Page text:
I sat at a diner years ago
between a man I pretended to love
and a woman I pretended not to.
I reached across to punch the buttons
on the jukebox, and poured more cream into my cup.
Music held the honesty that none of us
had yet grown into. I leaned against the strain.
We were old enough by then
to argue about the country.
Though I can’t retrieve the disagreements,
I cherish all the words.
I never asked them if they felt
what I felt when I saw a gash
in a chain link fence. Or when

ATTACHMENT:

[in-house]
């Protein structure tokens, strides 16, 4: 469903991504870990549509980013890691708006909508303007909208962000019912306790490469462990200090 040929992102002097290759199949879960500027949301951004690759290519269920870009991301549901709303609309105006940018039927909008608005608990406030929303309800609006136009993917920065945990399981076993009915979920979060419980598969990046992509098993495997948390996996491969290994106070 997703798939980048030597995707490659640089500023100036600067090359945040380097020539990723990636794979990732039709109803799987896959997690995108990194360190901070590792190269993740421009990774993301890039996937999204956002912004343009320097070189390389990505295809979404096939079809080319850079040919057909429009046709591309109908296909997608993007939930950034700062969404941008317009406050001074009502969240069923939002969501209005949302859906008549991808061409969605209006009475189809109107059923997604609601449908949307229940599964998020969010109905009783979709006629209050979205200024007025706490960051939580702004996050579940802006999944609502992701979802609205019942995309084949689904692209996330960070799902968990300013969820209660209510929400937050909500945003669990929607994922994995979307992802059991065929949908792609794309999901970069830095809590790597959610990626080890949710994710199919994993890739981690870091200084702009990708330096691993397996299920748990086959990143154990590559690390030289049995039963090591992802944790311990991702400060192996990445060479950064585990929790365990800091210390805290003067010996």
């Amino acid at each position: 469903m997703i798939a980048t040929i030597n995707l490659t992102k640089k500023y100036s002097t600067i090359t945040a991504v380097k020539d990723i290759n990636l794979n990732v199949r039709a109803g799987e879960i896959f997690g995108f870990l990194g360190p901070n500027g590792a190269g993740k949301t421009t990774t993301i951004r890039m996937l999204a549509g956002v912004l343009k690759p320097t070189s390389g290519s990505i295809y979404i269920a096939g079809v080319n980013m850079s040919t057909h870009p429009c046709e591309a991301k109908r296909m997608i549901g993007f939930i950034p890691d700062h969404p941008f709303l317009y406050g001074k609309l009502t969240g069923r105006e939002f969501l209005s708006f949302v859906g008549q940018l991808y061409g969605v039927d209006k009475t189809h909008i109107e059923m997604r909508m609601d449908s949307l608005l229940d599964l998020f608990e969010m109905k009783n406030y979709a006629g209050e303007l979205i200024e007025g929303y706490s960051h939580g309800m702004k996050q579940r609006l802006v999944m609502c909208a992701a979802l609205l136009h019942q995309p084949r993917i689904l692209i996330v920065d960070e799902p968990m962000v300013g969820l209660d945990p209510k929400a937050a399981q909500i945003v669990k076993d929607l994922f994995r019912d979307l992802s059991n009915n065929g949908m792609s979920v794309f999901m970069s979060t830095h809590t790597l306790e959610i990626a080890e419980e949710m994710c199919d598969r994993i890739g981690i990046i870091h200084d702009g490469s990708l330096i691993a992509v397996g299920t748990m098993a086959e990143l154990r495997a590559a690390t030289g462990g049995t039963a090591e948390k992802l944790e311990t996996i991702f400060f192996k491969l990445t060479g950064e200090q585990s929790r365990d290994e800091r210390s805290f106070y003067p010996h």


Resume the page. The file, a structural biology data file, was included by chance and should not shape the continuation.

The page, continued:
the tendrils of ivy grew toward each other
across the painted brick.
I wanted to stand with others
at the bus stop just to feel their kinship.
But the bus came and I didn’t get on.
When the day was over
my roommate sang a cappella in the darkness;
it was the closest thing I had
to knowing someone.